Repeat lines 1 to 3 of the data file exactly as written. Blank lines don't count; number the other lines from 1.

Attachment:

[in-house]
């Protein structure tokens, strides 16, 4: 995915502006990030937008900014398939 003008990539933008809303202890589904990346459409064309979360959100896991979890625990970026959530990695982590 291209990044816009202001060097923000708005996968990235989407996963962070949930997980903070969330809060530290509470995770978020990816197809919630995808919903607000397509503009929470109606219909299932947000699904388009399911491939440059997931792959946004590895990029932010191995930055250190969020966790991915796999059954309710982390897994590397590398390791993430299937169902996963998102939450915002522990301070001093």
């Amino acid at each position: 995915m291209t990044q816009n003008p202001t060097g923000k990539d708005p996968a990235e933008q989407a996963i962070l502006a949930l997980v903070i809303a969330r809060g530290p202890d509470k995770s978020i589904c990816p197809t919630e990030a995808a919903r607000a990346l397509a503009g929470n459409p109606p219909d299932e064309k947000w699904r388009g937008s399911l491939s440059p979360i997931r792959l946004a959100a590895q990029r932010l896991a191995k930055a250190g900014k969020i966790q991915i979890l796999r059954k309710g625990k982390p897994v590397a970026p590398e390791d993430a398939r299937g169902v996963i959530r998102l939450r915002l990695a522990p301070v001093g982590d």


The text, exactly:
[in-house]
């Protein structure tokens, strides 16, 4: 995915502006990030937008900014398939 003008990539933008809303202890589904990346459409064309979360959100896991979890625990970026959530990695982590 291209990044816009202001060097923000708005996968990235989407996963962070949930997980903070969330809060530290509470995770978020990816197809919630995808919903607000397509503009929470109606219909299932947000699904388009399911491939440059997931792959946004590895990029932010191995930055250190969020966790991915796999059954309710982390897994590397590398390791993430299937169902996963998102939450915002522990301070001093």
């Amino acid at each position: 995915m291209t990044q816009n003008p202001t060097g923000k990539d708005p996968a990235e933008q989407a996963i962070l502006a949930l997980v903070i809303a969330r809060g530290p202890d509470k995770s978020i589904c990816p197809t919630e990030a995808a919903r607000a990346l397509a503009g929470n459409p109606p219909d299932e064309k947000w699904r388009g937008s399911l491939s440059p979360i997931r792959l946004a959100a590895q990029r932010l896991a191995k930055a250190g900014k969020i966790q991915i979890l796999r059954k309710g625990k982390p897994v590397a970026p590398e390791d993430a398939r299937g169902v996963i959530r998102l939450r915002l990695a522990p301070v001093g982590d």